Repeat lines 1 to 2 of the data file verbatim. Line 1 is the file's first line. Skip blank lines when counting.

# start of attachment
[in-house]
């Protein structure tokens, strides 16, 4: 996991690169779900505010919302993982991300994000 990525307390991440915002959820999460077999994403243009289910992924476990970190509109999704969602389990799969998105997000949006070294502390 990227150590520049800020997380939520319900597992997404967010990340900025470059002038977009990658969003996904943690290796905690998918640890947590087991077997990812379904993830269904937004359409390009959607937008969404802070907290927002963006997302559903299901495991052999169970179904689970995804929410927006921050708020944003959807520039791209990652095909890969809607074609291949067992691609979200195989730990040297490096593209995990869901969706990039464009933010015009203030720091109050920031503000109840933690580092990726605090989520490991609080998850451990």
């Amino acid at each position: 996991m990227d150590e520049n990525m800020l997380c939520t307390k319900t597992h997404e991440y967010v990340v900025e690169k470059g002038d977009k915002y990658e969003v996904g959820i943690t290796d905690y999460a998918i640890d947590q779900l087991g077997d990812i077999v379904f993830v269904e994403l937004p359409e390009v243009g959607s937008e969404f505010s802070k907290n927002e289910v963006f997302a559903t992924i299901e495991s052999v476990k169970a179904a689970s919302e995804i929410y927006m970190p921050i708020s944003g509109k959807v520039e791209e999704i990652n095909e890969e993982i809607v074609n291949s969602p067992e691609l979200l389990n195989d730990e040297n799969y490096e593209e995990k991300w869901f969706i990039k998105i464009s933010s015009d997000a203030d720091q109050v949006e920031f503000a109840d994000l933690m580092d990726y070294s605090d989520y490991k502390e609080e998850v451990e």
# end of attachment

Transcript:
[in-house]
């Protein structure tokens, strides 16, 4: 996991690169779900505010919302993982991300994000 990525307390991440915002959820999460077999994403243009289910992924476990970190509109999704969602389990799969998105997000949006070294502390 990227150590520049800020997380939520319900597992997404967010990340900025470059002038977009990658969003996904943690290796905690998918640890947590087991077997990812379904993830269904937004359409390009959607937008969404802070907290927002963006997302559903299901495991052999169970179904689970995804929410927006921050708020944003959807520039791209990652095909890969809607074609291949067992691609979200195989730990040297490096593209995990869901969706990039464009933010015009203030720091109050920031503000109840933690580092990726605090989520490991609080998850451990």